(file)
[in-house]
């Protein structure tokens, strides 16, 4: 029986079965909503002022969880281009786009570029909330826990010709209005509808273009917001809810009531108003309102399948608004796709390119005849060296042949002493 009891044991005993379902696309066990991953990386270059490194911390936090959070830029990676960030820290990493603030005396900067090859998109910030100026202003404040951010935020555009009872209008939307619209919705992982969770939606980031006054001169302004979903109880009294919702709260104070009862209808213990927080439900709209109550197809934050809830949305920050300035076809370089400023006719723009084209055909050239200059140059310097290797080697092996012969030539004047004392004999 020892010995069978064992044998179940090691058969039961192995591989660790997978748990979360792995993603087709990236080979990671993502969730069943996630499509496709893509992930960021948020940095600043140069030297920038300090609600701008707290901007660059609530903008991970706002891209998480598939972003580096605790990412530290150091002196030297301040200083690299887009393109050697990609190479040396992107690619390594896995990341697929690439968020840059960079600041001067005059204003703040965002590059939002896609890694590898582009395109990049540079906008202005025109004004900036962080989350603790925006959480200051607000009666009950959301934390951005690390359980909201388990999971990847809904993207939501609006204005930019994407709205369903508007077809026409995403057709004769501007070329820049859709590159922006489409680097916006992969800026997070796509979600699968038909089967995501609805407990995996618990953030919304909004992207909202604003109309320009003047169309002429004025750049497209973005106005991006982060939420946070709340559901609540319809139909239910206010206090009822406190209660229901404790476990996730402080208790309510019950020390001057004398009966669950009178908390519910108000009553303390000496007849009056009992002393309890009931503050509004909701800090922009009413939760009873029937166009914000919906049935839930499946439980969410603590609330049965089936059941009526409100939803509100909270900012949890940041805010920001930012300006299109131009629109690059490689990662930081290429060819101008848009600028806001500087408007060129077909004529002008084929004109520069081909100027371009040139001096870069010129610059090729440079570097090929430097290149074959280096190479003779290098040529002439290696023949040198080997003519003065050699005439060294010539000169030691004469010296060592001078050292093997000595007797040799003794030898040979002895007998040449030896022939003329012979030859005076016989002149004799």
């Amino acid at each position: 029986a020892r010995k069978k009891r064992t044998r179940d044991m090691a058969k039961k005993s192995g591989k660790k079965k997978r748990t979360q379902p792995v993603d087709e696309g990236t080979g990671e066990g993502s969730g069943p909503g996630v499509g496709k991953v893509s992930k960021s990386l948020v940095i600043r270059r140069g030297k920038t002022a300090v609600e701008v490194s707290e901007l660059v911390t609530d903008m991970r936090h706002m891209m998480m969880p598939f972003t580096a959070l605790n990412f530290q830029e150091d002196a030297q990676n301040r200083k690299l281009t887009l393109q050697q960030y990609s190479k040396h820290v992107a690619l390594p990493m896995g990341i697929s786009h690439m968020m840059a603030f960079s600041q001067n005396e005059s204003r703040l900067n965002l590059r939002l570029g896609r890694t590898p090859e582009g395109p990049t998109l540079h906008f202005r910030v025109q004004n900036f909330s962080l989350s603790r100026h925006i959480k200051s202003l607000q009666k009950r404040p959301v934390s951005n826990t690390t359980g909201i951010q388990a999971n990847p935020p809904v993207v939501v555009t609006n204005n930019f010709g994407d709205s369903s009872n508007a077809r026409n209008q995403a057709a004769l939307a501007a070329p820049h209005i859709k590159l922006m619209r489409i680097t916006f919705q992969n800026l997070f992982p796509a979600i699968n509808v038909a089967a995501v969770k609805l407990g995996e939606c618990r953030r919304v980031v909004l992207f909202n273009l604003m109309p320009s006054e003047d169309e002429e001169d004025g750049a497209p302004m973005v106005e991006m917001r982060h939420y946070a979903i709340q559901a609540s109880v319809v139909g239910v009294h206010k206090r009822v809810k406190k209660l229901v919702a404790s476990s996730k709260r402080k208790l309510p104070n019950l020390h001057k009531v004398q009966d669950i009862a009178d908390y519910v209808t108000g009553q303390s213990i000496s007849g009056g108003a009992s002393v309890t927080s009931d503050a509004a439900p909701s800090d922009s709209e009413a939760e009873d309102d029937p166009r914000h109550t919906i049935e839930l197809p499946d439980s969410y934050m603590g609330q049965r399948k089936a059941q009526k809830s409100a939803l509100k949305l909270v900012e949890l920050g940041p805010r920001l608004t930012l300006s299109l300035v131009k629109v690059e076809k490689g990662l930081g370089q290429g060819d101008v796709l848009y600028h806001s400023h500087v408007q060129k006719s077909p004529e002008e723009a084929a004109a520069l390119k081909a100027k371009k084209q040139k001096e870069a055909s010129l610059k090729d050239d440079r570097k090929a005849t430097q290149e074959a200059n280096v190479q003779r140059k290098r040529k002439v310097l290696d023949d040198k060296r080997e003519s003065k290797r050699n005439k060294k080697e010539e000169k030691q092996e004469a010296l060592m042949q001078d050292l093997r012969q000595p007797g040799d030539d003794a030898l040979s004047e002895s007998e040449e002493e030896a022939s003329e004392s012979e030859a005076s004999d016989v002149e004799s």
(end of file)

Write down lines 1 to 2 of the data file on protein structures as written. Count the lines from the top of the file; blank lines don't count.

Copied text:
[in-house]
């Protein structure tokens, strides 16, 4: 029986079965909503002022969880281009786009570029909330826990010709209005509808273009917001809810009531108003309102399948608004796709390119005849060296042949002493 009891044991005993379902696309066990991953990386270059490194911390936090959070830029990676960030820290990493603030005396900067090859998109910030100026202003404040951010935020555009009872209008939307619209919705992982969770939606980031006054001169302004979903109880009294919702709260104070009862209808213990927080439900709209109550197809934050809830949305920050300035076809370089400023006719723009084209055909050239200059140059310097290797080697092996012969030539004047004392004999 020892010995069978064992044998179940090691058969039961192995591989660790997978748990979360792995993603087709990236080979990671993502969730069943996630499509496709893509992930960021948020940095600043140069030297920038300090609600701008707290901007660059609530903008991970706002891209998480598939972003580096605790990412530290150091002196030297301040200083690299887009393109050697990609190479040396992107690619390594896995990341697929690439968020840059960079600041001067005059204003703040965002590059939002896609890694590898582009395109990049540079906008202005025109004004900036962080989350603790925006959480200051607000009666009950959301934390951005690390359980909201388990999971990847809904993207939501609006204005930019994407709205369903508007077809026409995403057709004769501007070329820049859709590159922006489409680097916006992969800026997070796509979600699968038909089967995501609805407990995996618990953030919304909004992207909202604003109309320009003047169309002429004025750049497209973005106005991006982060939420946070709340559901609540319809139909239910206010206090009822406190209660229901404790476990996730402080208790309510019950020390001057004398009966669950009178908390519910108000009553303390000496007849009056009992002393309890009931503050509004909701800090922009009413939760009873029937166009914000919906049935839930499946439980969410603590609330049965089936059941009526409100939803509100909270900012949890940041805010920001930012300006299109131009629109690059490689990662930081290429060819101008848009600028806001500087408007060129077909004529002008084929004109520069081909100027371009040139001096870069010129610059090729440079570097090929430097290149074959280096190479003779290098040529002439290696023949040198080997003519003065050699005439060294010539000169030691004469010296060592001078050292093997000595007797040799003794030898040979002895007998040449030896022939003329012979030859005076016989002149004799």